URL Masques on App Store

Introduction

Recently we blogged about iOS URL hijacking in Masque Attack II [1]. According to Apple’s “App Programming Guide for iOS”, “If more than one third-party app registers to handle the same URL scheme, there is currently no process for determining which app will be given that scheme.” [2] However, when two apps register the same URL scheme, iOS always launches the same one to handle it in our experiments using multiple iOS versions and device models. Furthermore, one app can hijack another app from handling the same URL scheme if the developer crafts the bundle id carefully.

Without fixing this imperfect design, iOS leaves this issue to app developers. There are many URL scheme conflicts among apps in Apple store. While not all of them are malicious or hijacking, they do interfere with each other and cause trouble for users. We name URL scheme conflicts in iOS apps as URL Masques. In this blog, we will study URL Masques on App Store in depth, and discuss potential attacks using them.

URL Scheme Mechanism

                 

Figure 1. iOS Inter-App Communication

We use Facebook as an example to describe the Inter-App Communication between iOS apps, which normally has two steps [11]:

Step 1: An app requests service from another “server” app by sending the later a main URL in certain scheme. For example, if an app Alice wants to login using Facebook, it sends a main URL with the scheme fbauth:// to the Facebook app for authentication.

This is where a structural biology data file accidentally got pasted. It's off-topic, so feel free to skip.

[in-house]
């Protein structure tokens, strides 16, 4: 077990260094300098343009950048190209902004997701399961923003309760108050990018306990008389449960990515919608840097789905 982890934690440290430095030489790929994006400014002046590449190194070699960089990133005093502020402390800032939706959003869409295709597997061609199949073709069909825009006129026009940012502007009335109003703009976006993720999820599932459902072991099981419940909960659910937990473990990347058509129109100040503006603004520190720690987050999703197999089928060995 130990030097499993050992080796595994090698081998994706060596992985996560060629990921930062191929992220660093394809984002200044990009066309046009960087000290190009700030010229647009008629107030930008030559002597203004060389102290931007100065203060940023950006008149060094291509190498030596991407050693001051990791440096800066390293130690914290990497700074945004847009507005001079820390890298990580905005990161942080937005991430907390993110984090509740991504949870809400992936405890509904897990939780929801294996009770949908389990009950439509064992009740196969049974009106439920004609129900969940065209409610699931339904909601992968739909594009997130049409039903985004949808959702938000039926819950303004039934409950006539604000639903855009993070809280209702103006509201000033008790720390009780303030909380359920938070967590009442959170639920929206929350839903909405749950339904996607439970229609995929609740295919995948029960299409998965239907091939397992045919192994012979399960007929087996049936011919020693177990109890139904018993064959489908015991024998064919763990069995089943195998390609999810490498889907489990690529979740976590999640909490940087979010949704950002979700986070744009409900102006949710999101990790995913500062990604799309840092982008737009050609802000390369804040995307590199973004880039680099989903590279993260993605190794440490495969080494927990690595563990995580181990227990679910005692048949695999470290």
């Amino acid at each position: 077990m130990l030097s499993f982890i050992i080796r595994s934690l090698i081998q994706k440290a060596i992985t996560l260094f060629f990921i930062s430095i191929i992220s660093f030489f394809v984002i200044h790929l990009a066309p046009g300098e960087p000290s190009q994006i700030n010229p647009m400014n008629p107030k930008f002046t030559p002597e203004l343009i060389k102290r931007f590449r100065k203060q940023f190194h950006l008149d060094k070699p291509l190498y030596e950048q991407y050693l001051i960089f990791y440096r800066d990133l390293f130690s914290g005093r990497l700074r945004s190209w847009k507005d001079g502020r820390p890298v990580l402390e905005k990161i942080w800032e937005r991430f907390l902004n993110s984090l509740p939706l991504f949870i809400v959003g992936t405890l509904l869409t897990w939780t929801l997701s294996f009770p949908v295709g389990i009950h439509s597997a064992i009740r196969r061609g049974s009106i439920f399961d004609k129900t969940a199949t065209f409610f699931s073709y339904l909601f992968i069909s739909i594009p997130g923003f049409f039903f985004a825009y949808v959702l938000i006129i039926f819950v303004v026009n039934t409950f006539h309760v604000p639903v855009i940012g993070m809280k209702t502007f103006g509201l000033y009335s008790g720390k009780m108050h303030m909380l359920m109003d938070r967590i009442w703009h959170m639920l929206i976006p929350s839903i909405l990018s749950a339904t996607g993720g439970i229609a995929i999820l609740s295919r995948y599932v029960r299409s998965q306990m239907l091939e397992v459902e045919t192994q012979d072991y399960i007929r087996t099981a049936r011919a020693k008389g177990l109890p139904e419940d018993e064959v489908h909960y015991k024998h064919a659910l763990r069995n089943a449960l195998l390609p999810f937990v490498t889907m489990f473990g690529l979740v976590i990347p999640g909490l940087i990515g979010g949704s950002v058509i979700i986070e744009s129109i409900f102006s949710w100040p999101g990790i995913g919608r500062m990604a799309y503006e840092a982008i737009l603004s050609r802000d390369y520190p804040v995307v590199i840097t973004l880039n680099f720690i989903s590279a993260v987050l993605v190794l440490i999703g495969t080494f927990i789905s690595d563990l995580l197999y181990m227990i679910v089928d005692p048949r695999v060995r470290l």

Step 2: After the server app finishes processing the request, it sends a callback URL to return results back to the calling app. For example, the Facebook app returns authentication results back to App Alice by sending a URL of fb118493188254996://, as shown in Figure 1.

We found three kinds of URL Masques in App Store apps:

    ●      Main URL Masques for unjustified purposes

    ●      Main URL Masques to implement product features

    ●      Callback URL Masques due to sharing codebase or SDK by mistake

Unjustified Main URL Masques

The first kind hijacks other apps’ URL schemes for unjustified purposes, as found in the case where “Zhanqi TV” hijacks “Alipay” URL scheme. A recent wooyun article by Min Zheng [7] reveals that an App Store app “Zhanqi TV” [3], a platform for live broadcasting game contests, hijacks the URL scheme “Alipay” app, the popular payment app from Alibaba on latest non-jailbroken iOS 8.2. Figure 2 illustrates such a scenario, with Figure 2-1 showing the normal case where iOS launches Alipay app to process “alipay://” payment calls and Figure 2-2 showing the hijacking case where Zhanqi TV hijacks “alipay://” scheme thus prevents Alipay app from doing that.